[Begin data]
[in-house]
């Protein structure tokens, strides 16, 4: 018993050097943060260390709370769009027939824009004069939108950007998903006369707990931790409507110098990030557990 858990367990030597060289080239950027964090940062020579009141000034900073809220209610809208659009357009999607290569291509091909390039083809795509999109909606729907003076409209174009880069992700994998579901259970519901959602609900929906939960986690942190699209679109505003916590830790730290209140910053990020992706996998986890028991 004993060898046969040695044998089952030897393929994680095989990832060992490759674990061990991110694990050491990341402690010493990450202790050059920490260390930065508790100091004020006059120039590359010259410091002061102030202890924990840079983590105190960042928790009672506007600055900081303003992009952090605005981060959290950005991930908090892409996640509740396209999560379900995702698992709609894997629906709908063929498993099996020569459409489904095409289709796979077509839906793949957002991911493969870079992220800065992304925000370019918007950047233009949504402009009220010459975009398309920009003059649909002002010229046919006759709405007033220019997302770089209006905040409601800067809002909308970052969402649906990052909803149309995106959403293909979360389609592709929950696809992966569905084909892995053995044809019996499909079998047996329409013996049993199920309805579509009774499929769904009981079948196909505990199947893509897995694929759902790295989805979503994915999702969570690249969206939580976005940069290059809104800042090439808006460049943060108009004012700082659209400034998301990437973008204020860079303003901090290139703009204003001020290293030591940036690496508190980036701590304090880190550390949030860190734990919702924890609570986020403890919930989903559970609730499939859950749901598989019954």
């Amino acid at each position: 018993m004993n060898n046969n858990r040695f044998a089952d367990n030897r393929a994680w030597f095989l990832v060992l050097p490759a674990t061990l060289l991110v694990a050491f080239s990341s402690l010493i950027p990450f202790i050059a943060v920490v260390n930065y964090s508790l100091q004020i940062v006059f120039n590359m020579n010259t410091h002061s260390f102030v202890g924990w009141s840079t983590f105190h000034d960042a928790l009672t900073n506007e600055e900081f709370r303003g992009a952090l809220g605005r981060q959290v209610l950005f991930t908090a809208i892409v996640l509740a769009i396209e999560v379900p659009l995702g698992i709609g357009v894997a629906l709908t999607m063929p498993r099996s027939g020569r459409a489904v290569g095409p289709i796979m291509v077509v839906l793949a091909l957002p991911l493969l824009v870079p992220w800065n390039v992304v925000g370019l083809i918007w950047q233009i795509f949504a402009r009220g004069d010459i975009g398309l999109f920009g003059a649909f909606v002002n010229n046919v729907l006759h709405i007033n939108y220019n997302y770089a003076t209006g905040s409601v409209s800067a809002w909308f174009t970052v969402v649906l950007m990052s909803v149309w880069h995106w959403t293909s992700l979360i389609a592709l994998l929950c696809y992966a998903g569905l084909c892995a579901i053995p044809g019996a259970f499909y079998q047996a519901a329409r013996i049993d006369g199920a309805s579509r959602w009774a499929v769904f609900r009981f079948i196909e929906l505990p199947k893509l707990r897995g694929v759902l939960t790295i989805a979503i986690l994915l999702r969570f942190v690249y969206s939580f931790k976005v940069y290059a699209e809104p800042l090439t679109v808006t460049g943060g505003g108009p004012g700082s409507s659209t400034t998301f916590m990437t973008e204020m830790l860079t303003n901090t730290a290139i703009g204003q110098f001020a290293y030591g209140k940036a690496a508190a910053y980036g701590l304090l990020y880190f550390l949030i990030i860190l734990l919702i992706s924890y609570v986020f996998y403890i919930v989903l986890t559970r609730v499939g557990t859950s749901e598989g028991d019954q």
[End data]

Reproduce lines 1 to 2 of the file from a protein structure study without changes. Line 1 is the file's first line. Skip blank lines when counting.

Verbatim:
[in-house]
């Protein structure tokens, strides 16, 4: 018993050097943060260390709370769009027939824009004069939108950007998903006369707990931790409507110098990030557990 858990367990030597060289080239950027964090940062020579009141000034900073809220209610809208659009357009999607290569291509091909390039083809795509999109909606729907003076409209174009880069992700994998579901259970519901959602609900929906939960986690942190699209679109505003916590830790730290209140910053990020992706996998986890028991 004993060898046969040695044998089952030897393929994680095989990832060992490759674990061990991110694990050491990341402690010493990450202790050059920490260390930065508790100091004020006059120039590359010259410091002061102030202890924990840079983590105190960042928790009672506007600055900081303003992009952090605005981060959290950005991930908090892409996640509740396209999560379900995702698992709609894997629906709908063929498993099996020569459409489904095409289709796979077509839906793949957002991911493969870079992220800065992304925000370019918007950047233009949504402009009220010459975009398309920009003059649909002002010229046919006759709405007033220019997302770089209006905040409601800067809002909308970052969402649906990052909803149309995106959403293909979360389609592709929950696809992966569905084909892995053995044809019996499909079998047996329409013996049993199920309805579509009774499929769904009981079948196909505990199947893509897995694929759902790295989805979503994915999702969570690249969206939580976005940069290059809104800042090439808006460049943060108009004012700082659209400034998301990437973008204020860079303003901090290139703009204003001020290293030591940036690496508190980036701590304090880190550390949030860190734990919702924890609570986020403890919930989903559970609730499939859950749901598989019954």